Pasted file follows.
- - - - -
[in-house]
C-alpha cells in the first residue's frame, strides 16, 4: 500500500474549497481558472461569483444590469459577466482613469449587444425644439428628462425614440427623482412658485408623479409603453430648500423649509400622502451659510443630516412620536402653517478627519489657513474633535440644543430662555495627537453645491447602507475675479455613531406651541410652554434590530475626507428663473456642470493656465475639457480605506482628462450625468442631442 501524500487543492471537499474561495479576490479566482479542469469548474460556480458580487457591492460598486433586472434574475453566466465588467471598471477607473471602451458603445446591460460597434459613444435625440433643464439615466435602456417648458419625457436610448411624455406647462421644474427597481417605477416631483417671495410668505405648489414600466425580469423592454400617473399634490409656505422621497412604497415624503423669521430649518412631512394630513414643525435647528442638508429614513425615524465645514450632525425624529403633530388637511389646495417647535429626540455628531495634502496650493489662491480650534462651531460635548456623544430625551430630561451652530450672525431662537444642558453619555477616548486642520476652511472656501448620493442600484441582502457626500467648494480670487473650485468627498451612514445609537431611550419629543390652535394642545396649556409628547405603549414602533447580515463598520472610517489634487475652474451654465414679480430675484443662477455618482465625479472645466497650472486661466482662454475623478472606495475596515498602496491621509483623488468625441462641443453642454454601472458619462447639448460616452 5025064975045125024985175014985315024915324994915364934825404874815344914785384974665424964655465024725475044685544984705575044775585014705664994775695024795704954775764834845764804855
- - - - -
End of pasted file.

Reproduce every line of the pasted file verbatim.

[in-house]
C-alpha cells in the first residue's frame, strides 16, 4: 500500500474549497481558472461569483444590469459577466482613469449587444425644439428628462425614440427623482412658485408623479409603453430648500423649509400622502451659510443630516412620536402653517478627519489657513474633535440644543430662555495627537453645491447602507475675479455613531406651541410652554434590530475626507428663473456642470493656465475639457480605506482628462450625468442631442 501524500487543492471537499474561495479576490479566482479542469469548474460556480458580487457591492460598486433586472434574475453566466465588467471598471477607473471602451458603445446591460460597434459613444435625440433643464439615466435602456417648458419625457436610448411624455406647462421644474427597481417605477416631483417671495410668505405648489414600466425580469423592454400617473399634490409656505422621497412604497415624503423669521430649518412631512394630513414643525435647528442638508429614513425615524465645514450632525425624529403633530388637511389646495417647535429626540455628531495634502496650493489662491480650534462651531460635548456623544430625551430630561451652530450672525431662537444642558453619555477616548486642520476652511472656501448620493442600484441582502457626500467648494480670487473650485468627498451612514445609537431611550419629543390652535394642545396649556409628547405603549414602533447580515463598520472610517489634487475652474451654465414679480430675484443662477455618482465625479472645466497650472486661466482662454475623478472606495475596515498602496491621509483623488468625441462641443453642454454601472458619462447639448460616452 5025064975045125024985175014985315024915324994915364934825404874815344914785384974665424964655465024725475044685544984705575044775585014705664994775695024795704954775764834845764804855